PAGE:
Paul Sears of Apache Junction, Ariz., lost his son, Marine Lance Cpl. Niall Coti-Sears, in Afghanistan on June 23.
Paul Sears of Apache Junction, Ariz., lost his son, Marine Lance Cpl. Niall Coti-Sears, in Afghanistan on June 23. A late-night phone conversation I had with the grieving father is haunting in its resonance, as it offered a glimpse into how the war in Afghanistan continues to affect so many.
"It's been a complete blur," Sears said about the painful weeks since his son was killed. "To me, it just happened yesterday."
To many military families, Afghanistan is a war that dictates nearly every moment of their lives. But to many politicians, Afghanistan is a war of a bygone era, launched by a previous president after the attacks of Sept. 11, 2001. With thousands of brave Americans still serving, sacrificing, and suffering in Afghanistan, many of our nation's leaders and would-be leaders are often silent.
While some political strategists justify President Barack Obama, former Massachusetts Gov. Mitt Romney and other candidates declining to frequently address Afghanistan because the war is unpopular in current polls, I ask whether past leaders like Presidents John F. Kennedy or Ronald Reagan would have shied away from frank discussions about such a crucial issue.
I am not a historian or political scientist. But the thought of Kennedy or Reagan putting popularity ahead of patriotism is almost ridiculous.
Yes, anyone can scour the internet and find quotes from Obama and Romney about Afghanistan. The president made honoring our troops a part of his acceptance speech at the Democratic National Convention in Charlotte, N.C., while his Republican challenger spoke about the military's heroism during a Sept. 11 speech in Reno, Nev.
But anyone paying even casual attention to the 2012 election cycle knows Afghanistan is mostly invisible on the campaign trail. Thousands of U.S. troops are fighting in mountains, deserts and remote forward-operating bases, yet their sacrifices are rarely highlighted by their next commander-in-chief.
Christy Meador of Columbia, S.C., lost her husband, Army National Guard Sgt. John David Meador II, on June 20 in Afghanistan when he was killed alongside two fellow soldiers. He died one week before their daughter's first birthday.
"There are so many people out there, even good friends of mine, saying, 'I can't believe he left you and that baby,' " Christy told "The Unknown Soldiers." "I say, 'You don't understand. It's something he wanted to do.' "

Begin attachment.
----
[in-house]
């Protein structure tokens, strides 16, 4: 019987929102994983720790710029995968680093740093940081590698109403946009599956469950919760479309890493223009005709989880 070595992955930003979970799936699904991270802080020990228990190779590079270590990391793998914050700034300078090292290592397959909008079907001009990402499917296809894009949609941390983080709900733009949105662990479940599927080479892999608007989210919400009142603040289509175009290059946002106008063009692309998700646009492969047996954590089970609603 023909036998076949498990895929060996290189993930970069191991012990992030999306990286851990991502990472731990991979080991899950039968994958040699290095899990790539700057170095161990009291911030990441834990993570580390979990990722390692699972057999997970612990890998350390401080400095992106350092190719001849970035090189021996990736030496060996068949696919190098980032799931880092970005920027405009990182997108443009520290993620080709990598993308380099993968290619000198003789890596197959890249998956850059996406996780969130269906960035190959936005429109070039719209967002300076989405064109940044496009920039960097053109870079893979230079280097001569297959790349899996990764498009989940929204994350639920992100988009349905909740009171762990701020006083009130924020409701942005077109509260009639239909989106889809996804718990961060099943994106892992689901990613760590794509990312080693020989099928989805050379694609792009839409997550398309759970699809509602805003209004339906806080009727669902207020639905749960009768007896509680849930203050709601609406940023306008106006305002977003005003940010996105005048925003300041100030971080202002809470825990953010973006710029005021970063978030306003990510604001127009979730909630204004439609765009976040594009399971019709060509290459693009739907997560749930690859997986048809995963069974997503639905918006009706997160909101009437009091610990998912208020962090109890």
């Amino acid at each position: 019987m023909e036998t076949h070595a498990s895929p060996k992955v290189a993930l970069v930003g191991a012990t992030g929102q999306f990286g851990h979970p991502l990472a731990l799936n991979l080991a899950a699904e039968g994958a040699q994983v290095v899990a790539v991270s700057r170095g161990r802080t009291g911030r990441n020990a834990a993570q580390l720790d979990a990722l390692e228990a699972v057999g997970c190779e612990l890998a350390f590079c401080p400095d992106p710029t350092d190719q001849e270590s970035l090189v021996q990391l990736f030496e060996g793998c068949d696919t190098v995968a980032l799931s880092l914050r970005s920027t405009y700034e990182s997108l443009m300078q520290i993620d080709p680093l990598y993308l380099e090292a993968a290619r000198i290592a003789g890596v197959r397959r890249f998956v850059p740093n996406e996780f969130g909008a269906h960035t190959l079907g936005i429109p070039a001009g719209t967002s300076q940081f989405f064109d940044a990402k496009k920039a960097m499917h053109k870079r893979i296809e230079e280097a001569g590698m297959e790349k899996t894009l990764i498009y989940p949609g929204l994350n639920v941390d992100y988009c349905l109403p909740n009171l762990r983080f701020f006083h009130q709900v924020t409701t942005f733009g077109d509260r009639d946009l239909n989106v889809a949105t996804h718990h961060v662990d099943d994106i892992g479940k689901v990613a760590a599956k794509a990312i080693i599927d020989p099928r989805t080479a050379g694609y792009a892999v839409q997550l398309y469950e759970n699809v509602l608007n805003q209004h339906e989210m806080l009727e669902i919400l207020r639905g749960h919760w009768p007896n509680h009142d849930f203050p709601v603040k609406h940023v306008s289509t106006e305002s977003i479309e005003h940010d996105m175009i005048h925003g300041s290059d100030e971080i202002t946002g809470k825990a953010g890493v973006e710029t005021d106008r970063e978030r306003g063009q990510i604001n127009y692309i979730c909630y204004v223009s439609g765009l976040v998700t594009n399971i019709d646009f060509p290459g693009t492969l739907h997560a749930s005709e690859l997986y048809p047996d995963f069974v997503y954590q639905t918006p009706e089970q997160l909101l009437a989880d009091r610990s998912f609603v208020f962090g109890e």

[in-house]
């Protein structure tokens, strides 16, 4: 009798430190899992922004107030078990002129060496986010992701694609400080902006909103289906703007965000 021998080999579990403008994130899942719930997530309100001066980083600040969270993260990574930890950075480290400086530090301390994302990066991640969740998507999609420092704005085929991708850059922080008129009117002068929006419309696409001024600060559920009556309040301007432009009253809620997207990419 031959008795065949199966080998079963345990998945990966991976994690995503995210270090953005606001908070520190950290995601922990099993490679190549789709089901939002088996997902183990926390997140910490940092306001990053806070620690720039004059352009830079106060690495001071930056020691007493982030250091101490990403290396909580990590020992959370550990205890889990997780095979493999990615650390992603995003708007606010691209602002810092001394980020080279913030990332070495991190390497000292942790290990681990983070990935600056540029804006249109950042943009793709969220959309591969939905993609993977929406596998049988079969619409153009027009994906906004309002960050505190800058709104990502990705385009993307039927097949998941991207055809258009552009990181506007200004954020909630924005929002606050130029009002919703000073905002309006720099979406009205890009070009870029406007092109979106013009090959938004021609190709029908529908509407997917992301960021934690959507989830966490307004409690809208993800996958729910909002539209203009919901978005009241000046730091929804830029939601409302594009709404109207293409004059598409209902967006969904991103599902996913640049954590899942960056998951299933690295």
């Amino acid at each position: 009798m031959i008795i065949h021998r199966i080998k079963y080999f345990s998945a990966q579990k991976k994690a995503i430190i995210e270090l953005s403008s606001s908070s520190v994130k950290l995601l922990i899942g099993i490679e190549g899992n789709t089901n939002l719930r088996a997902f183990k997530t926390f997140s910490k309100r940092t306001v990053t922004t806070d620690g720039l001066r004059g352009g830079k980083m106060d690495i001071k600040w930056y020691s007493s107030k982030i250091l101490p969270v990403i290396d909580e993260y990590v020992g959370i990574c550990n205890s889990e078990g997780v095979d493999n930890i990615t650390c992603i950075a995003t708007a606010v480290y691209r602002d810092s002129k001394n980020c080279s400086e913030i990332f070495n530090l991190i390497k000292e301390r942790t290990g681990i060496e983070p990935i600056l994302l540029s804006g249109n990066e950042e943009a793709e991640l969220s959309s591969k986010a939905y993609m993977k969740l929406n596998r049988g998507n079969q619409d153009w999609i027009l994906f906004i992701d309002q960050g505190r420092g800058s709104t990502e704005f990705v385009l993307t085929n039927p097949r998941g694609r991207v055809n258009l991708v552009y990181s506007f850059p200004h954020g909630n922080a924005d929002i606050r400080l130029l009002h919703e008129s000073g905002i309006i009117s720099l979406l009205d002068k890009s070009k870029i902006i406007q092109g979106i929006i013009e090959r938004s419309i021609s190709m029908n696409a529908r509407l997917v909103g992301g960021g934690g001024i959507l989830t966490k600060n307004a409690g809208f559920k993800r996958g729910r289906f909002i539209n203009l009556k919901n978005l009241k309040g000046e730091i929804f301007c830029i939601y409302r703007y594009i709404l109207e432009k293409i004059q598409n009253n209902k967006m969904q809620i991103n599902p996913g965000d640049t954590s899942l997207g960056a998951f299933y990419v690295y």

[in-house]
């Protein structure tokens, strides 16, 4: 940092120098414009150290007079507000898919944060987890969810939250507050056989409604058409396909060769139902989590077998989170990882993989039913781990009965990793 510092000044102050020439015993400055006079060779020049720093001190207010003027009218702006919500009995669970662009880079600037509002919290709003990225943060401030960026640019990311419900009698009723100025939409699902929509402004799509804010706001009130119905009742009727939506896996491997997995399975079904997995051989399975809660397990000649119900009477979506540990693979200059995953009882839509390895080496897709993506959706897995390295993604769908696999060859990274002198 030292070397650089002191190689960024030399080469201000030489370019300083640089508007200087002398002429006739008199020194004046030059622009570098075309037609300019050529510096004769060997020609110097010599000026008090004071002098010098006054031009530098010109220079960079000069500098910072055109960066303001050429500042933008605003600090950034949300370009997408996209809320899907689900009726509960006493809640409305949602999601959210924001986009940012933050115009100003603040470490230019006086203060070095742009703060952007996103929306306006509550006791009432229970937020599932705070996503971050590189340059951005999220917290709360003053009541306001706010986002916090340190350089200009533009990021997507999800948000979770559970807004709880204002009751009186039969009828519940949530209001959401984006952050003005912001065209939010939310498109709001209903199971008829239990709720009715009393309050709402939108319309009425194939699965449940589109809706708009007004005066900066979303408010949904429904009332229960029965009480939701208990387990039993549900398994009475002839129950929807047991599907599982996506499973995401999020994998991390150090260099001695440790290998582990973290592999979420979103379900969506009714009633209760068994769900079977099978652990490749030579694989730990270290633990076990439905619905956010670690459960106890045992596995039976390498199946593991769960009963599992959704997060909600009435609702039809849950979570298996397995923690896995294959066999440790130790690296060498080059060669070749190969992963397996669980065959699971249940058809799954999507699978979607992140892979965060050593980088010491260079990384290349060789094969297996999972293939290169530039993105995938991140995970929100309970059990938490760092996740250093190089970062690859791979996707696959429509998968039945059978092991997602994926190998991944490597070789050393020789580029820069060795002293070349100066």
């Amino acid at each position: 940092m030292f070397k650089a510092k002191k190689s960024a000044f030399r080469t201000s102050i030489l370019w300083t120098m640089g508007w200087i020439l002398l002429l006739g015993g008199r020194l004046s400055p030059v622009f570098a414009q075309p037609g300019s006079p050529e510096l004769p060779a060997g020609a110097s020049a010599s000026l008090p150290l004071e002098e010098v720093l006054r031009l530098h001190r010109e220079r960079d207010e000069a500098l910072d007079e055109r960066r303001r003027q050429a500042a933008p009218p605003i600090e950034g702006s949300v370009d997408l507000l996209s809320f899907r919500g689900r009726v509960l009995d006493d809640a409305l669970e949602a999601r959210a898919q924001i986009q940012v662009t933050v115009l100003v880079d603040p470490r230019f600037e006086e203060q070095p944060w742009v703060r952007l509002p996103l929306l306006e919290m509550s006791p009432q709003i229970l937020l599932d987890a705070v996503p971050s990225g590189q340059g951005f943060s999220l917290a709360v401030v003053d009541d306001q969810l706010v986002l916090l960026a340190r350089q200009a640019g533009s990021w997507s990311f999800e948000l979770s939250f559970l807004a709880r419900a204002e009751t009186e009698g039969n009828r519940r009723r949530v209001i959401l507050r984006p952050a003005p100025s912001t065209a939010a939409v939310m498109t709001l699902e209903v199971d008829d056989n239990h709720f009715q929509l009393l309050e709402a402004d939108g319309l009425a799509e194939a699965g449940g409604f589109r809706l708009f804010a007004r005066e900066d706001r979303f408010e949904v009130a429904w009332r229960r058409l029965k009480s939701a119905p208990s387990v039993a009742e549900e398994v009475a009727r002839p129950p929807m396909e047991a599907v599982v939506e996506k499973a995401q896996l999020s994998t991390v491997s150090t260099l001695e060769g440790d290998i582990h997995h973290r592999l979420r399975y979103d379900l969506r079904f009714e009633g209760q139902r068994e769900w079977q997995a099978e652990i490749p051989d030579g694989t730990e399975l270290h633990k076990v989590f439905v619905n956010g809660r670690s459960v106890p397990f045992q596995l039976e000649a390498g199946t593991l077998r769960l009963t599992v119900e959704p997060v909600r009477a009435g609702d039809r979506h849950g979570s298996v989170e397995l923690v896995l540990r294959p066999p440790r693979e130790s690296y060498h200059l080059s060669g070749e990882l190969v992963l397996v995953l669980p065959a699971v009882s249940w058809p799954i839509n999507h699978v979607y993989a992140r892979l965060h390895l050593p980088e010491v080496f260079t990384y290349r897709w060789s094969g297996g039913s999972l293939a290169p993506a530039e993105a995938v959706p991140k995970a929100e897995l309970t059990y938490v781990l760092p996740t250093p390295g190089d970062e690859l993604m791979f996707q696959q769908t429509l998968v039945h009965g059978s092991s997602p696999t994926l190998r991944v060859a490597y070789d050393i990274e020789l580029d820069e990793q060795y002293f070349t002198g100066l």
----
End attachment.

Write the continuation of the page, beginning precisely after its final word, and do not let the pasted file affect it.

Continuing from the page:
Some volunteer warriors return home with physical and emotional scars. Yet when I met wounded Army Staff Sgt. Travis Mills in May at the Walter Reed National Military Medical Center, the soldier expressed more concern for troops still in harm's way than sorrow over his devastating injuries. His unselfish attitude was remarkable, especially considering that Staff Sgt. Mills lost both his arms and legs in Afghanistan.
"He worries about (his fellow soldiers) constantly," the wounded warrior's wife, Kelsey Mills, said in May. "He makes me message them daily to make sure they're safe."
The stories of heroes like Lance Cpl. Niall Coti-Sears, Sgt. John David Meador II, and Staff Sgt. Travis Mills are being all but ignored during the 2012 presidential campaign, as is the war their brothers and sisters in arms still fight. Yes, there are other issues at home and abroad that also command our attention. But the most solemn duty of any president is the decision to send our military to war.
Last summer, I looked into the eyes of the 44th president during a solemn event and saw a man who cares deeply about the sacrifices of our troops. While I have never seen his election opponent up close, I have no doubt that he is also a man of compassion.
Despite being honorable men, both politicians, along with many Beltway insiders and pundits, lack the courage to make the war in Afghanistan part of our daily national consciousness. Therefore, it is up to us to challenge our national leaders to frequently remind Americans that our nation is still at war.
"Poor is the country that has no heroes, but beggared is the country that having them, forgets," goes an old, anonymous quote.
Never have those words been more relevant.